As expected, early yield reports are highly variable, depending on your location in southern and western Minnesota. There will likely be a wide range in 2007 corn and soybean yields from field-to-field and farm-to-farm, primarily due to drought and the occurrence of timely rainfall during the growing season. In addition, yield reductions also resulted from wind, hail and excessive rainfall that occurred with severe thunderstorms in many areas during the growing season. Of course, the excessive rainfall and flooding in southeast Minnesota in late August will lead to some very significant yield reductions in isolated areas of that section of the state. Many farm operators are reporting yield monitor results for corn of less than 50 bu./acre to over 200 bu./acre in the same field. The range in whole-field corn and soybean yields is likely to widen even more as harvest progresses into late September and October.
Early whole-field yield reports in various portions of Minnesota are as follows:
West-central – Corn and soybean yields 40-80% of expected normal yields.
Southwest – Corn and soybean yields 60-100% of expected normal yields.
South-central – Corn yields 70-110 % of expected normal yields. Soybean yields 60-100% of expected normal yields.
Southeast (except for flooded areas) – Corn and soybean yields 90-120% of expected normal yields.
Some good news from the early corn harvest has been the kernel moisture content, which has been at about 16-20%, and the corn test weight, which has generally been running about 54-57 lbs./bu. in early yield reports. The lower moisture content should greatly reduce or eliminate corn-drying costs at a time when propane gas costs are fairly high. Corn needs to be at about 15-16% moisture for safe storage in a grain bin until next spring. Many farm operators were very worried about the potential for low test weights with the 2007 corn crop, due to the hot, dry weather that existed most of the summer and the rapid maturation of the corn in many areas. If the early corn test weights hold up throughout harvest, it does not appear that low corn test weights will be an issue in most instances for the 2007 corn crop. The standard corn test weight is 56 lbs./bu.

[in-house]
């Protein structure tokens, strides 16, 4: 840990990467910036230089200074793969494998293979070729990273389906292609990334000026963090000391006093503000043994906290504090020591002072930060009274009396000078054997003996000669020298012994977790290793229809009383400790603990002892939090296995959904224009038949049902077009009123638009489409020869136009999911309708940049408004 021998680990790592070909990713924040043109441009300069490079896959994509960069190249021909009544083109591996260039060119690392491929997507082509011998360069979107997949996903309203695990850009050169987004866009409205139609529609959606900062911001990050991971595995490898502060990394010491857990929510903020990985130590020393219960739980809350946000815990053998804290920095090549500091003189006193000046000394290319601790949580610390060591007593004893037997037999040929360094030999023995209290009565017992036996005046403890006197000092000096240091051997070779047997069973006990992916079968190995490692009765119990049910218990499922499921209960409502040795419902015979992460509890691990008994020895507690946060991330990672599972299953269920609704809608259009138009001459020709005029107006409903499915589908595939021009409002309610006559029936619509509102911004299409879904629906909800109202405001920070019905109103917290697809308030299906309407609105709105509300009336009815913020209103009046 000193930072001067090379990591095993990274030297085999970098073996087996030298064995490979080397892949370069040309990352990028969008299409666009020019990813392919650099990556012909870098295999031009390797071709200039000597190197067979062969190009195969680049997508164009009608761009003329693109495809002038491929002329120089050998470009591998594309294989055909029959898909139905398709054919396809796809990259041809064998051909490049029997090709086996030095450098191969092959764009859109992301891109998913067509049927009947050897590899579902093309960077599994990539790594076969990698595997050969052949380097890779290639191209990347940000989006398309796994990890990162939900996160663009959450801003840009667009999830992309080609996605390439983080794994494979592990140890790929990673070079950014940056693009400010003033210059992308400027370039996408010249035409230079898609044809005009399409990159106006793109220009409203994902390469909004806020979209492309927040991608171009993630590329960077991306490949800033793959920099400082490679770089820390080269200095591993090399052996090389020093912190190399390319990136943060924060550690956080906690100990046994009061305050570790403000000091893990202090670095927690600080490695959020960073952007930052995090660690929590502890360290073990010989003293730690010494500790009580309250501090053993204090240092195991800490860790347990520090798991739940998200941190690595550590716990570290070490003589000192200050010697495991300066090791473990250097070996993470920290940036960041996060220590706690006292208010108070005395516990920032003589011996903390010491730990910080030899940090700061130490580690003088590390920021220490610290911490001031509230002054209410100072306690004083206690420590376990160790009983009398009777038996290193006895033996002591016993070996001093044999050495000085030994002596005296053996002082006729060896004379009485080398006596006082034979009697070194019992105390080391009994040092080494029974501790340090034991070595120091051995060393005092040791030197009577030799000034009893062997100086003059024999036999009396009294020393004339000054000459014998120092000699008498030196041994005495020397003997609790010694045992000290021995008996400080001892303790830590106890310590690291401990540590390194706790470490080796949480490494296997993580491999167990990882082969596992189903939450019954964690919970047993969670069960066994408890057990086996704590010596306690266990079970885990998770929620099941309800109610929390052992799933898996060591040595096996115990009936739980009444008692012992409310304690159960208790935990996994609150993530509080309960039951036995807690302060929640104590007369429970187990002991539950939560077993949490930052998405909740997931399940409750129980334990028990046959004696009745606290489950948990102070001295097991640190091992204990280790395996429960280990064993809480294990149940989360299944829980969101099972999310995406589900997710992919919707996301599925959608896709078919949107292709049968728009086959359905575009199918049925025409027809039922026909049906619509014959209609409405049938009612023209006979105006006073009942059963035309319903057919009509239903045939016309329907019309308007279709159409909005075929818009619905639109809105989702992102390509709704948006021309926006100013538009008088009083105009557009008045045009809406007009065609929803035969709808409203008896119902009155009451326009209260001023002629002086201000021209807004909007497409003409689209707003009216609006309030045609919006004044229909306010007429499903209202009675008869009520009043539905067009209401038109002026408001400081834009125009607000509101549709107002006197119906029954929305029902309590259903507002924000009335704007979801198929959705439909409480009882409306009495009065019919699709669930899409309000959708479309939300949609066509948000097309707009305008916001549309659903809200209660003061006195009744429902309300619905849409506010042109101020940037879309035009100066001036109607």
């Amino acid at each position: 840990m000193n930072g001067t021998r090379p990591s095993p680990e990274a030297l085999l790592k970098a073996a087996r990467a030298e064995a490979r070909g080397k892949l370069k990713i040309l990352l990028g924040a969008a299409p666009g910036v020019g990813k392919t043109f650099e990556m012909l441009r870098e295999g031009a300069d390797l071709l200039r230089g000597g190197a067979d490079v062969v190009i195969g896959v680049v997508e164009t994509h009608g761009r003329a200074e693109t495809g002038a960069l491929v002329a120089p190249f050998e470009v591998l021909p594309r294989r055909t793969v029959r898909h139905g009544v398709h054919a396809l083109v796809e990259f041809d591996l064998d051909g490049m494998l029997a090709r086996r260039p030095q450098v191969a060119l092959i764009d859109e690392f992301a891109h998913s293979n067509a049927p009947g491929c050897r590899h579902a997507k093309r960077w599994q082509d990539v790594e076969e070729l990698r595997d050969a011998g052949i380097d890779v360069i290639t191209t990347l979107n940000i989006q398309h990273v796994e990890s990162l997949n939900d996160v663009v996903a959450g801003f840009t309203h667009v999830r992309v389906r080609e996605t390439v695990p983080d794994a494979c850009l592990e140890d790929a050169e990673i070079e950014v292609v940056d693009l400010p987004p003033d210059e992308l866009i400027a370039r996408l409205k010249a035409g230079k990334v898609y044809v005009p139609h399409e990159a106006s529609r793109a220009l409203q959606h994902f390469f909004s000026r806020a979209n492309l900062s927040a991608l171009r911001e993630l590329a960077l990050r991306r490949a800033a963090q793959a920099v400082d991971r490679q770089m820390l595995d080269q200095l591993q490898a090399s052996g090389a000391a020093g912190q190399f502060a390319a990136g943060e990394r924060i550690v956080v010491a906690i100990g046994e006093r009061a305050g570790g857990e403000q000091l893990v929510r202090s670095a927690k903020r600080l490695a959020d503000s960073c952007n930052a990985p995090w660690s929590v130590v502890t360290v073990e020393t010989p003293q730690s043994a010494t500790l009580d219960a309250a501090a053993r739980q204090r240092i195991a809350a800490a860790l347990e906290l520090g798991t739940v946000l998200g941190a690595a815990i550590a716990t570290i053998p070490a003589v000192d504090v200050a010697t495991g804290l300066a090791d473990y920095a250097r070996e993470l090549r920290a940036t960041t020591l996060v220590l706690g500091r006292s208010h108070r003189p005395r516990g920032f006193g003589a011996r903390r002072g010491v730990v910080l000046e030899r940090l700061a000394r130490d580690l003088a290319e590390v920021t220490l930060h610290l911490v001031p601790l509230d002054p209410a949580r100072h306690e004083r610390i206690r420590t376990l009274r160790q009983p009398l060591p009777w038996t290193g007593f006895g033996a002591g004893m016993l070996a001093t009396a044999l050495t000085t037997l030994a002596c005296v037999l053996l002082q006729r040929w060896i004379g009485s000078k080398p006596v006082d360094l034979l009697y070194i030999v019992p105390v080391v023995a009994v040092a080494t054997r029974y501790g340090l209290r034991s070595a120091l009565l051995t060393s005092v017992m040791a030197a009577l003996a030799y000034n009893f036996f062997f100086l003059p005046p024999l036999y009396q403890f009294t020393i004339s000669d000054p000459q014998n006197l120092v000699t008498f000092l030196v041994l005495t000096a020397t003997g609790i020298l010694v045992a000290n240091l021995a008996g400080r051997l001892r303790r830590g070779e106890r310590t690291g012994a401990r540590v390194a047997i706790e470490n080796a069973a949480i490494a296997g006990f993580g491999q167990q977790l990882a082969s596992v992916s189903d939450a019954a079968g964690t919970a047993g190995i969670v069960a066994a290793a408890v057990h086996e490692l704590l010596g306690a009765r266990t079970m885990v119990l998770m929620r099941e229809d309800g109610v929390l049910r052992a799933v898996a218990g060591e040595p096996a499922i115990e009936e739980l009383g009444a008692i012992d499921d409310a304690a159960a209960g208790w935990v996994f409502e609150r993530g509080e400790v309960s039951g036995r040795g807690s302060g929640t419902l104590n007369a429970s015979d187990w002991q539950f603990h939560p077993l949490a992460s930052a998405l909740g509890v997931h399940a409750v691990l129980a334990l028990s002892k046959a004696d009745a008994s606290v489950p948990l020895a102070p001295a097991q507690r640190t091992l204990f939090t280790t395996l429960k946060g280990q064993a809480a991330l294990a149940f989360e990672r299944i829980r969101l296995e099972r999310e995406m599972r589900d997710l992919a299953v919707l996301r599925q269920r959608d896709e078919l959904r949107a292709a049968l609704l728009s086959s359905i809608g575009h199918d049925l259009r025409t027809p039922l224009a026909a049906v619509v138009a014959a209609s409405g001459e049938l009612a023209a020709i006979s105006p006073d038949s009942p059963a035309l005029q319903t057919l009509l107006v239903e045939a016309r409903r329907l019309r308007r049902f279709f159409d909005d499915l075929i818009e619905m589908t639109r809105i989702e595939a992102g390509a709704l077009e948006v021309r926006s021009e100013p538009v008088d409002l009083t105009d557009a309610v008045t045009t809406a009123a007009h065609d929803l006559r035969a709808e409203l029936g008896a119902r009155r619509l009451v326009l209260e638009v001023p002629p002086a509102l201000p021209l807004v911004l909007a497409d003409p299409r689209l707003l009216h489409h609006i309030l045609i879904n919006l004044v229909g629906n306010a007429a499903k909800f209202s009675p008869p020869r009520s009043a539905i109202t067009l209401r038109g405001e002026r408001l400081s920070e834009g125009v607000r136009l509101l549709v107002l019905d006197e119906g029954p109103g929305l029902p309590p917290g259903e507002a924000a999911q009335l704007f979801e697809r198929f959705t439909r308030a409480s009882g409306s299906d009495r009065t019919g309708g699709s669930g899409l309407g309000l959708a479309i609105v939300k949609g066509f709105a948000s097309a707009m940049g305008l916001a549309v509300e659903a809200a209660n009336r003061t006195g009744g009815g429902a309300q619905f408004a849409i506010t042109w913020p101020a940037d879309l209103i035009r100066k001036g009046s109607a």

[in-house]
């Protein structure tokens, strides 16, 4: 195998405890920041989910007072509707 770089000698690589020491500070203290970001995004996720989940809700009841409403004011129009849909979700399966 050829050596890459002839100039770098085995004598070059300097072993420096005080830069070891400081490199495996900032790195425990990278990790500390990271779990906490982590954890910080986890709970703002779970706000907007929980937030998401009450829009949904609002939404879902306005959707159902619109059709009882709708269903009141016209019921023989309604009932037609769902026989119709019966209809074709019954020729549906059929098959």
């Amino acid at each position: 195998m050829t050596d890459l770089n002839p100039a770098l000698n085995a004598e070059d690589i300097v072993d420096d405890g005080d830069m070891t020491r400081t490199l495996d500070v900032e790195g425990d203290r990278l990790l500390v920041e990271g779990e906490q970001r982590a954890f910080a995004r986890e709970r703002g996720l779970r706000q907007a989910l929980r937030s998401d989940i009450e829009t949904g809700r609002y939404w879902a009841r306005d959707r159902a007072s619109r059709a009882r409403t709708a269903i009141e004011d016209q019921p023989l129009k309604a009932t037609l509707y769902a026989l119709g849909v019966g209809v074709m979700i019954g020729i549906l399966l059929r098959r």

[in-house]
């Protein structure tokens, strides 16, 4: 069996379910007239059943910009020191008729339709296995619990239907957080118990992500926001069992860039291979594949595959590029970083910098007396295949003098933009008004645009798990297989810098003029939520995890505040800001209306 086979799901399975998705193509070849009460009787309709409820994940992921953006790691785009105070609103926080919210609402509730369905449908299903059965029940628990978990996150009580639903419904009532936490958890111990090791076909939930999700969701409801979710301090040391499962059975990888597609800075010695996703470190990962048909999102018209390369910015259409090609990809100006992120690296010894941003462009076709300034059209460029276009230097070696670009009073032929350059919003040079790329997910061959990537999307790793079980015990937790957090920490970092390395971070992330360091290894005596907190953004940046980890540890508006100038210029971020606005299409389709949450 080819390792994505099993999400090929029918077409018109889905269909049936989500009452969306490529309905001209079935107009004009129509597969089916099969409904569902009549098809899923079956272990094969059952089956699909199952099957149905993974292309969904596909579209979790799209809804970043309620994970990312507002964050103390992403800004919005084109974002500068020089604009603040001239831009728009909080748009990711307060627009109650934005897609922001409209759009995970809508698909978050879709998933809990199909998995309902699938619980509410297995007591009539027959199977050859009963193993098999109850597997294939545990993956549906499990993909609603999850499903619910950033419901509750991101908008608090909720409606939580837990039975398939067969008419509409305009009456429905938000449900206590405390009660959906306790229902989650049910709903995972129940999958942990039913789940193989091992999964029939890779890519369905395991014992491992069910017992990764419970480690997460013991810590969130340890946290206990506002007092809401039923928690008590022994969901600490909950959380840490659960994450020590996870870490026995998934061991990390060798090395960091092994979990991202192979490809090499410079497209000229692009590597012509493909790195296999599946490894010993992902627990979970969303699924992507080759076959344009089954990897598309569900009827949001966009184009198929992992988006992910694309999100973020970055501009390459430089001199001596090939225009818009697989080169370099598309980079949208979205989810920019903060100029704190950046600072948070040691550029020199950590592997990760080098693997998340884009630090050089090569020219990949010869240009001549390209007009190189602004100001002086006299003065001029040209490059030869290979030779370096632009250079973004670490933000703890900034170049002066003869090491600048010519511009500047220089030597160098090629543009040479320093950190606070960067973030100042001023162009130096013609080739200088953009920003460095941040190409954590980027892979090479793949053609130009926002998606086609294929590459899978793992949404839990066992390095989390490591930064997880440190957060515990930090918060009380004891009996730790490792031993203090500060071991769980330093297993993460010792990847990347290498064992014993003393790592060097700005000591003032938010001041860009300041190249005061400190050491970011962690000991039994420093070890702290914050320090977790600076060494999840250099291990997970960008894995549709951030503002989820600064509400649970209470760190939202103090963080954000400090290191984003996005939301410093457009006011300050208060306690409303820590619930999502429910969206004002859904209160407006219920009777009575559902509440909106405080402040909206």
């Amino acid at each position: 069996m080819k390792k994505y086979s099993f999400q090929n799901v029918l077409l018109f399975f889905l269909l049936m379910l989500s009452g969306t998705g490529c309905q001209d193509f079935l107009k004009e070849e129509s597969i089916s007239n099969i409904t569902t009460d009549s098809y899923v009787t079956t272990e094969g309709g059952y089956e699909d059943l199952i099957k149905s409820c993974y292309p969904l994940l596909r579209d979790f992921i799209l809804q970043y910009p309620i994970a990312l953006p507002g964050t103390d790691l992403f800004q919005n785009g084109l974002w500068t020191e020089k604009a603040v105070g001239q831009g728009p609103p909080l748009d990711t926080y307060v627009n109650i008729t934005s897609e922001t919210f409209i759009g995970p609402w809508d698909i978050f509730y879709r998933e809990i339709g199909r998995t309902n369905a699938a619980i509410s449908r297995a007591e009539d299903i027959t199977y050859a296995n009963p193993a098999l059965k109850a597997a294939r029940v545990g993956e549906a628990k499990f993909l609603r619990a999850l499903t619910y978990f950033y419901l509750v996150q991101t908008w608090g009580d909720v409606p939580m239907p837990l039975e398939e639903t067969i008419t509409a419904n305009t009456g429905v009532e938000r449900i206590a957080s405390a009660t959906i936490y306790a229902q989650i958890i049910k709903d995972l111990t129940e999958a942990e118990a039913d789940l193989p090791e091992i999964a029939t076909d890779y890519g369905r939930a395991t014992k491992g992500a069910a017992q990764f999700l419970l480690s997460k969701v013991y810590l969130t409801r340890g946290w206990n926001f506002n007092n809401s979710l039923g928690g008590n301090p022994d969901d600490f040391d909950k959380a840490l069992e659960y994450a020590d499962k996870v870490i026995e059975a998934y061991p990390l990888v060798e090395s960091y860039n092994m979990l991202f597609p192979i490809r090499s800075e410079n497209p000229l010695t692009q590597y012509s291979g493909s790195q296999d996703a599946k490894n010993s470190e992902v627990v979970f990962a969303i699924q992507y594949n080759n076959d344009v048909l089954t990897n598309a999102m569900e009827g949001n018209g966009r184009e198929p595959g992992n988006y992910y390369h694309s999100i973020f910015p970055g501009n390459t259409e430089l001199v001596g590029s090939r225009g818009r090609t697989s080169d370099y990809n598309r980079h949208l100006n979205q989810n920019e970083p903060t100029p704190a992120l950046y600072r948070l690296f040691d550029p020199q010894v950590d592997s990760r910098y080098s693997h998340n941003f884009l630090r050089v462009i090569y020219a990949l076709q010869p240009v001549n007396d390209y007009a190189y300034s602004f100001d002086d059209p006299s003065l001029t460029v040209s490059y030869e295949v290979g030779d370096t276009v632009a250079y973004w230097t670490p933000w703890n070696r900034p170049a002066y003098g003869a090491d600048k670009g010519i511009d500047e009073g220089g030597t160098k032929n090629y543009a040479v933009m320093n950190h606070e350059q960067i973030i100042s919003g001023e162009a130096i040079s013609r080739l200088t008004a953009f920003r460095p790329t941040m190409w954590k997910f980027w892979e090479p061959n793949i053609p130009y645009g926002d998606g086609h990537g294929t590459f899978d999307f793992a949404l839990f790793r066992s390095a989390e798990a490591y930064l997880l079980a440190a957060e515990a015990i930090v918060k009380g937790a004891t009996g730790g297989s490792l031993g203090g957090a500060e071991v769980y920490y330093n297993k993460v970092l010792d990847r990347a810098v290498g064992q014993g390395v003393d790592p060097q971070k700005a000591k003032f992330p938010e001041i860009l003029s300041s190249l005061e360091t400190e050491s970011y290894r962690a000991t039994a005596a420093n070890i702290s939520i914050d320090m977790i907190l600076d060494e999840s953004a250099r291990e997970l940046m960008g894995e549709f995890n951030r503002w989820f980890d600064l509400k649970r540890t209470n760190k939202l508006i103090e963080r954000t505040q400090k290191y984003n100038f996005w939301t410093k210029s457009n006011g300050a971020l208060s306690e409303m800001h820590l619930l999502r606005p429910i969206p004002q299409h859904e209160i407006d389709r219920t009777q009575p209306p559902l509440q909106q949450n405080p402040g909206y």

Producers in many areas have begun harvesting corn early and drying it, rather than waiting for it to dry-down in the field, because of corn standability problems. A combination of problems with corn rootworm, late-season corn borers and stalk rot, combined with some corn hybrid differences, have lead to significant lodging in some corn fields. In addition, the ear shanks on some corn are quite weak, which could lead to significant ear droppage later in the fall. Growers are worried about the potential crop damage that could result in these fields from strong winds in the coming weeks, and as a result are choosing to harvest the corn now and are drying it down to the desired corn storage moisture content.
September 16-22 is National Farm Safety Week, which always serves as a good reminder for farm families to review the farm safety procedures for their operations. More farm accidents occur during the fall than at any other time of the year, and usually involve farm family members. Special care should be taken with children and senior citizens around farm and grain handling equipment, as these groups are the most vulnerable to farm accidents. The non-farm public also needs to pay extra attention when driving on rural roads during harvest season, especially before and after work and school. Farm vehicles are larger and move much slower than cars, and the autumn sun is usually in a bad position during the times of heaviest traffic on rural roads during September and October.
Editor’s note: Kent Thiesse is a former University of Minnesota Extension educator and now is Vice President of MinnStar Bank, Lake Crystal, MN. You can contact him at 507-726-2137 or via e-mail at [email protected] .